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Concordance with antibiotic guidelines in Australian primary care: A retrospective study of prior‐to‐hospital therapy

O'Keefe, C, Thompson, A ORCID: 0000-0001-8677-0249, McKenzie, D and Lee, K ORCID: 0000-0003-3022-4868 2019 , 'Concordance with antibiotic guidelines in Australian primary care: A retrospective study of prior‐to‐hospital therapy' , International Journal of Clinical Practice , pp. 1-11 , doi: 10.1111/ijcp.13427.

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Background: Appropriate antibiotic prescribing improves patient outcomes and miti‐gates antimicrobial resistance. As the majority of antibiotics are used in the commu‐nity, rational prescribing in this setting is of paramount importance.Objectives: We aimed to (1) evaluate the concordance of community antibiotic pre‐scribing with guidelines for three common infection types among patients who pre‐sented to hospital, and (2) identify relationships between guideline concordance andpatient‐related factors.Methods: Medical records were evaluated from the Royal Hobart Hospital (Tasmania,Australia) for patients presenting with respiratory tract, urinary tract or skin and softtissue infections within a 12‐month period. Prior‐to‐hospital antibiotic therapy wasassessed for concordance with prescribing guidelines based on presenting diagno‐sis. Concordance was assessed against first‐line recommendations in the AustralianTherapeutic Guidelines ‐ Antibiotic, based on drug choice, dose, frequency andpatient factors. Descriptive statistics were performed to address Objective 1.Multivariate logistic regressions were conducted to address Objective 2 with the fol‐lowing independent variables: infection type, age, allergies, diabetes status, genderand residential setting.Results: A total of 285 patient records were eligible for data analysis; 28.8% (n = 82)were fully guideline concordant. The most common reason for non‐concordancewas inappropriate drug choice (n = 143, 50.2%). Patients with the following charac‐teristics were less likely to receive concordant therapy: diabetes (OR = 0.3, 95% CI0.1‐0.8, P = .02) and increasing age (OR = 0.99, 95% CI 0.98‐1.00, P = .04).Conclusions: Almost three‐quarters of patients received community‐initiated an‐tibiotic therapy that was not fully guideline concordant. Antimicrobial stewardshipinterventions are urgently needed to improve guideline concordance for community‐initiated antibiotic therapy.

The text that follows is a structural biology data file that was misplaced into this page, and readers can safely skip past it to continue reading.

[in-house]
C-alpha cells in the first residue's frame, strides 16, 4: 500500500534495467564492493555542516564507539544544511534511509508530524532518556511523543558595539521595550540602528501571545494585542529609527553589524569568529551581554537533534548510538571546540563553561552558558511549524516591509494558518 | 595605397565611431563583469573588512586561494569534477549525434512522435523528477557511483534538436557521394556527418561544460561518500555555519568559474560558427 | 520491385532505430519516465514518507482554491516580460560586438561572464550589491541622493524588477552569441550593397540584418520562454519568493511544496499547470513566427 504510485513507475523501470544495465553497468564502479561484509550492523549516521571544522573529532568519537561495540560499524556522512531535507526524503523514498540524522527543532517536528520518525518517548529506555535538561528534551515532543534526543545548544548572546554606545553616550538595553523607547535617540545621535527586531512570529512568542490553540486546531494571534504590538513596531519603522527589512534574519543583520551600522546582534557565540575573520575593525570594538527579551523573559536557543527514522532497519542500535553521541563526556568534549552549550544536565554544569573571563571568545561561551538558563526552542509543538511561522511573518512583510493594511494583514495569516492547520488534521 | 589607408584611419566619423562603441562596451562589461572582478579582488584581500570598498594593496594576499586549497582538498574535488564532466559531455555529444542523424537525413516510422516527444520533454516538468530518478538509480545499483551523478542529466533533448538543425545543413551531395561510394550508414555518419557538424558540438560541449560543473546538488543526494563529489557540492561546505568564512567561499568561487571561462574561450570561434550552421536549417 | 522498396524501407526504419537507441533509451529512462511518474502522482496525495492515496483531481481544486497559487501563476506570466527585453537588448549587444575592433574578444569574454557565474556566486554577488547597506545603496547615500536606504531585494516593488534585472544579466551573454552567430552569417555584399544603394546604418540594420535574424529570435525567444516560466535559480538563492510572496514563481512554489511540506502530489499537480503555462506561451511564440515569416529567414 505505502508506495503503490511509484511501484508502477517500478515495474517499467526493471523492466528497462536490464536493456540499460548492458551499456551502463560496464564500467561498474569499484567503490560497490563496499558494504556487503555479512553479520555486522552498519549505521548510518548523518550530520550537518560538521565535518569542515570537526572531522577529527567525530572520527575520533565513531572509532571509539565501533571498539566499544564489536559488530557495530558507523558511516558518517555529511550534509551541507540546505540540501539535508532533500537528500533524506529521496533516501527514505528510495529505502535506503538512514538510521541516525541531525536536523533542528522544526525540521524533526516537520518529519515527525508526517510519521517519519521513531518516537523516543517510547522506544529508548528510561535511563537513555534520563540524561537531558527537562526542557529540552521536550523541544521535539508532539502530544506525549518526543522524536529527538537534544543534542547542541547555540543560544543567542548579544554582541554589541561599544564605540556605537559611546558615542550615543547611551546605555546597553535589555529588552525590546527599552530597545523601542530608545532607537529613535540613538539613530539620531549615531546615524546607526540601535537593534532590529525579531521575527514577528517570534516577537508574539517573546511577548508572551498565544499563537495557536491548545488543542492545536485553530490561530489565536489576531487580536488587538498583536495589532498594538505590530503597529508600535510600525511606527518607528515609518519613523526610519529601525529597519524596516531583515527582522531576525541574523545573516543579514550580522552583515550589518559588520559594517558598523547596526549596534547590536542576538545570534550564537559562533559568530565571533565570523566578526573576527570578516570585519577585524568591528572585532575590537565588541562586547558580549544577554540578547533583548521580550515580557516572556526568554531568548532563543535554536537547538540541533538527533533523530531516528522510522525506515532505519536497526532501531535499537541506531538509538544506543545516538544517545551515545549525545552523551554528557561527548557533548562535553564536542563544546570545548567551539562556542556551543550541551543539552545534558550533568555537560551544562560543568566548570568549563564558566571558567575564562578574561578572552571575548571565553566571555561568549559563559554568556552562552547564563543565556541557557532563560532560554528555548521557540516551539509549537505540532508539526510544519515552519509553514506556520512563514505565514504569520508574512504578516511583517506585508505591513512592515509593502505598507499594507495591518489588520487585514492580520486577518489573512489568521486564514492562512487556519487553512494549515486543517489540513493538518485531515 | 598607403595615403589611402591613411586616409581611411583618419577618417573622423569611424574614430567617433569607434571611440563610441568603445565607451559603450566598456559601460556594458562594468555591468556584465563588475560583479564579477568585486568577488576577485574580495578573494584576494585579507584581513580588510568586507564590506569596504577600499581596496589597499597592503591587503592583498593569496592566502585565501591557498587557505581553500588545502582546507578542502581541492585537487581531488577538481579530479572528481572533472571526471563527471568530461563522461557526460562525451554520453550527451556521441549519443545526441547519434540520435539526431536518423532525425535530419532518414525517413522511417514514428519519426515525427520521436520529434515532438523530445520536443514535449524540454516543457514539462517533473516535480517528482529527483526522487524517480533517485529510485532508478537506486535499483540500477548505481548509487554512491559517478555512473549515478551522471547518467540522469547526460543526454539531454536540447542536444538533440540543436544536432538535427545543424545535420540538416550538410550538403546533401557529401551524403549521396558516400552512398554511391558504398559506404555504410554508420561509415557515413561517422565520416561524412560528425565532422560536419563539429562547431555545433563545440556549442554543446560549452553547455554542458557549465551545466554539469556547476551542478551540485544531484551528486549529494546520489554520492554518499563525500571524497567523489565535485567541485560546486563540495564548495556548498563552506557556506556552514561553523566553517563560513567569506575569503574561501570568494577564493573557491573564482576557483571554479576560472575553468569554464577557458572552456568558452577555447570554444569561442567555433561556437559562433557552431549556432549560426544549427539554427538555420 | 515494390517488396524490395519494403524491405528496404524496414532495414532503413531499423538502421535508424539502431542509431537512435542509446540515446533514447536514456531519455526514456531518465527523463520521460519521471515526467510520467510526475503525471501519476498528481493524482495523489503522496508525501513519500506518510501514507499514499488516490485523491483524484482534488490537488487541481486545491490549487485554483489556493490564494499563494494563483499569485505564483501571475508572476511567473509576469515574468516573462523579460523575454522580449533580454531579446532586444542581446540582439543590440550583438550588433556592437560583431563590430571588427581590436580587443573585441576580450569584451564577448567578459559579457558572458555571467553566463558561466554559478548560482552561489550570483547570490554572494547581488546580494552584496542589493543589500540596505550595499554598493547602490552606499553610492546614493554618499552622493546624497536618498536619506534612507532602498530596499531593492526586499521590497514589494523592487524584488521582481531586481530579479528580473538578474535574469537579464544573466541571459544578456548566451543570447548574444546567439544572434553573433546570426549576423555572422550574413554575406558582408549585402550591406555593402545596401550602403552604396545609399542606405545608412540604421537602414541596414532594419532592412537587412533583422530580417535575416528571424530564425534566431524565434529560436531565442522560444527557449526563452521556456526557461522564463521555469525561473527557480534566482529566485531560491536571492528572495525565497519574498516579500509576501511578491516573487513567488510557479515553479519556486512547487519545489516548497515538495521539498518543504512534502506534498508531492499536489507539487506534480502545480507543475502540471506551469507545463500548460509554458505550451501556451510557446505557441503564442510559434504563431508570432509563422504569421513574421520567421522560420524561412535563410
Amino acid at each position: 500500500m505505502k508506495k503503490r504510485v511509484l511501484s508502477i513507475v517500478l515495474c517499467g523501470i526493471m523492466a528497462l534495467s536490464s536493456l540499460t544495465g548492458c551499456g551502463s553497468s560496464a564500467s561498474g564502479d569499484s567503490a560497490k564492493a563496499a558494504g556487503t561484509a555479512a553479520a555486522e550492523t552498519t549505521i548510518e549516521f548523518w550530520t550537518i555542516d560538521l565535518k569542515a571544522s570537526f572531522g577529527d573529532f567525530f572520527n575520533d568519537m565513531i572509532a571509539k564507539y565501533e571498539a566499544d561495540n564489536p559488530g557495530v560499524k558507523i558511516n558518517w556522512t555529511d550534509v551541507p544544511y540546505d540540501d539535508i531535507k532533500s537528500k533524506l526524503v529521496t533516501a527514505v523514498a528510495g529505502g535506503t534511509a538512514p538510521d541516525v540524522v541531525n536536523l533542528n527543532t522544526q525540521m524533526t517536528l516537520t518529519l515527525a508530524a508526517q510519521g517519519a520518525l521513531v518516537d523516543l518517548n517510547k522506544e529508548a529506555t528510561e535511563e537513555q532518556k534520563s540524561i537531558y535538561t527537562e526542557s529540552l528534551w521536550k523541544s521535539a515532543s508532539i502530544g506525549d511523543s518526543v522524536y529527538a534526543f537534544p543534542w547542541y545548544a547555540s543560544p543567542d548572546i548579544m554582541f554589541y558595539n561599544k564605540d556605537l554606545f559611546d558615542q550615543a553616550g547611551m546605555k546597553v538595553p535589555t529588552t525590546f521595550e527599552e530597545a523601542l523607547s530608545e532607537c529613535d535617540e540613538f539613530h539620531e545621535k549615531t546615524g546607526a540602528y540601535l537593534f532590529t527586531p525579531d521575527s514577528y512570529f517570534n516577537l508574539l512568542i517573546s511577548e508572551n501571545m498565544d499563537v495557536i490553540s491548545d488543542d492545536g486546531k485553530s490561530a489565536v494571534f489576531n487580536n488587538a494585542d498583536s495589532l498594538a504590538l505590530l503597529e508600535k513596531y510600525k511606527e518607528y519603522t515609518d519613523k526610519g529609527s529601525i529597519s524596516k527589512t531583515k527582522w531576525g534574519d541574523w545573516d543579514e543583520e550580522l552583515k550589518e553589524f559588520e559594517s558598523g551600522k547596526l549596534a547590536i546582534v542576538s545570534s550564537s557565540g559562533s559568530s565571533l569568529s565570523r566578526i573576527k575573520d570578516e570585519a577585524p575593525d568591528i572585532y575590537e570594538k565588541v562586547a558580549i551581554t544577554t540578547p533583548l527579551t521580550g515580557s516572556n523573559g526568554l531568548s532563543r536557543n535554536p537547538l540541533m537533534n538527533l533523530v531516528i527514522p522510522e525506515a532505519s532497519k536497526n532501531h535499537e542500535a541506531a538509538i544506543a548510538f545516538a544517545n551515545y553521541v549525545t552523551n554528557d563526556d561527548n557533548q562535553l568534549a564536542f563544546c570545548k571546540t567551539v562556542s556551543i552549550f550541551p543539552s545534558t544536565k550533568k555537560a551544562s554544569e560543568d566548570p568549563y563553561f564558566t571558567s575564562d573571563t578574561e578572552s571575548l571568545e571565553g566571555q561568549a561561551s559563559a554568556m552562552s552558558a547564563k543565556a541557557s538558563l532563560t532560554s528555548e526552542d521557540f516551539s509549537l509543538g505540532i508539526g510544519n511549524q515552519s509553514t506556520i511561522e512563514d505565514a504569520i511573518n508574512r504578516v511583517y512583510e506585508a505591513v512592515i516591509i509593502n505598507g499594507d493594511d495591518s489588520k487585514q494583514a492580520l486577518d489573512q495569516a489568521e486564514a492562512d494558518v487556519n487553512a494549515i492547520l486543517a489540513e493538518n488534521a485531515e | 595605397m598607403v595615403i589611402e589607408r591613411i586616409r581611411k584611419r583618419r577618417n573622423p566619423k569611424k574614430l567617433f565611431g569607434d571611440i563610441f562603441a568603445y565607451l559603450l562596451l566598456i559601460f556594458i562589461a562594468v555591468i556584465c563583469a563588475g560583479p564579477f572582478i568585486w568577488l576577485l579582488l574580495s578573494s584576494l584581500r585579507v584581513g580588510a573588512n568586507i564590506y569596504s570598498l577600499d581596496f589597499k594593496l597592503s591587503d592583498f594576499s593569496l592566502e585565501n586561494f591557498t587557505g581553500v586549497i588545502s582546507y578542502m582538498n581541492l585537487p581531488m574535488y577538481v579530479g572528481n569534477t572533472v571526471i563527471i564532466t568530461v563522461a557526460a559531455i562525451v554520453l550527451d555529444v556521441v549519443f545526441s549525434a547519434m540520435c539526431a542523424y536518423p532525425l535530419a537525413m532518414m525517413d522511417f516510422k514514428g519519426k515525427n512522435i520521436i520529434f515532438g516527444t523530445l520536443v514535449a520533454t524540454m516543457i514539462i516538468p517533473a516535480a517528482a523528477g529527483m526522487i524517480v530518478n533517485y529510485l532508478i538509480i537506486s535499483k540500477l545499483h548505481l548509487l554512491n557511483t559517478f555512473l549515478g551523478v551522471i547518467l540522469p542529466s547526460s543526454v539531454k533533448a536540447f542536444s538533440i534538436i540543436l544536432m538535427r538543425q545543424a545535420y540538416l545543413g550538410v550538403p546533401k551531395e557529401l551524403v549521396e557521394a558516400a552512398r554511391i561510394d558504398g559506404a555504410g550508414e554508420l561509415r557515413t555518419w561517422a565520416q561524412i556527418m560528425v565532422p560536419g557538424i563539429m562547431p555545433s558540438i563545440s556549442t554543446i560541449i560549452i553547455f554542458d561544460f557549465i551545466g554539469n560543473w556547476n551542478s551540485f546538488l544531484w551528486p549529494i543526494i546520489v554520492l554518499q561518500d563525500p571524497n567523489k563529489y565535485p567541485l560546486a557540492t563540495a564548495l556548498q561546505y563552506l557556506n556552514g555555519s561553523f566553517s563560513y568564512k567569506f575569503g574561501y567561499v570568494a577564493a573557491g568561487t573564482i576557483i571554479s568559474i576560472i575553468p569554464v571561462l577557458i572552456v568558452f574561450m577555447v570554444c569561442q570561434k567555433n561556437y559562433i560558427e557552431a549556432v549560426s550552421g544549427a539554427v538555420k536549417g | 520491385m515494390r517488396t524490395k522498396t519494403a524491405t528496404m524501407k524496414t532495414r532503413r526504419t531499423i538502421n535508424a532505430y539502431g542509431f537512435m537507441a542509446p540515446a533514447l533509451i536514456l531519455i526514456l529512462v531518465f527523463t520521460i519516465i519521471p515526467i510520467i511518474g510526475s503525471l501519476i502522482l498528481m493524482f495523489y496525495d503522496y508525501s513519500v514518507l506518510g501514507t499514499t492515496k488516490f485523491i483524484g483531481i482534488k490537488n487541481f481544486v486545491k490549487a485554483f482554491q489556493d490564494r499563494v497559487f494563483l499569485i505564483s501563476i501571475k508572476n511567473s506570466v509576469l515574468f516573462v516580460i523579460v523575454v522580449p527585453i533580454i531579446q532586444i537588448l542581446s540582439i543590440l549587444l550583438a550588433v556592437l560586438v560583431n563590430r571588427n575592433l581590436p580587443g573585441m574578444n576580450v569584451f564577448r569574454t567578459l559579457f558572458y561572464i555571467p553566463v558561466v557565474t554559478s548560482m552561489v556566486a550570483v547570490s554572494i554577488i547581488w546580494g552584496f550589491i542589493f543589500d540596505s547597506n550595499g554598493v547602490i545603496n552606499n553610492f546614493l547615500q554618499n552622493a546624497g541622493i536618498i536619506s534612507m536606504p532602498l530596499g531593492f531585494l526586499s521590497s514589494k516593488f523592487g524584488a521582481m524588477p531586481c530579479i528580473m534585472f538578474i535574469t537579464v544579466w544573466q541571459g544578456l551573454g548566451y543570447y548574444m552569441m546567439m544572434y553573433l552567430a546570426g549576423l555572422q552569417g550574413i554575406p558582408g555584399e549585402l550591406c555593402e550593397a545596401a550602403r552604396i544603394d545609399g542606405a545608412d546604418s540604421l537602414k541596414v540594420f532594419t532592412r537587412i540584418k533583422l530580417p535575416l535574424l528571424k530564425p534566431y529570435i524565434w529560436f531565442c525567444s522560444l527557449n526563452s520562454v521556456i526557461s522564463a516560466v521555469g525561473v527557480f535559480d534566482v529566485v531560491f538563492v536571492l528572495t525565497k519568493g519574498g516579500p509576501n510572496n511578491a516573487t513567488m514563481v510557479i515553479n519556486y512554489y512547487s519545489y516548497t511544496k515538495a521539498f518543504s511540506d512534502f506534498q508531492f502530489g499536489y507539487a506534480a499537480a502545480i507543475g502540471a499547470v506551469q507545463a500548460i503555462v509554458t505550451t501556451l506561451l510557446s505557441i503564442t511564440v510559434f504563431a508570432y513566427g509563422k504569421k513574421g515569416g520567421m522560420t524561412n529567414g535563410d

Item Type: Article
Authors/Creators:O'Keefe, C and Thompson, A and McKenzie, D and Lee, K
Keywords: antibiotics, prescribing, stewardship, resistance, guidelines
Journal or Publication Title: International Journal of Clinical Practice
Publisher: Blackwell Publishing Ltd
ISSN: 1368-5031
DOI / ID Number: 10.1111/ijcp.13427
Copyright Information:

Copyright 2019 John Wiley & Sons Ltd

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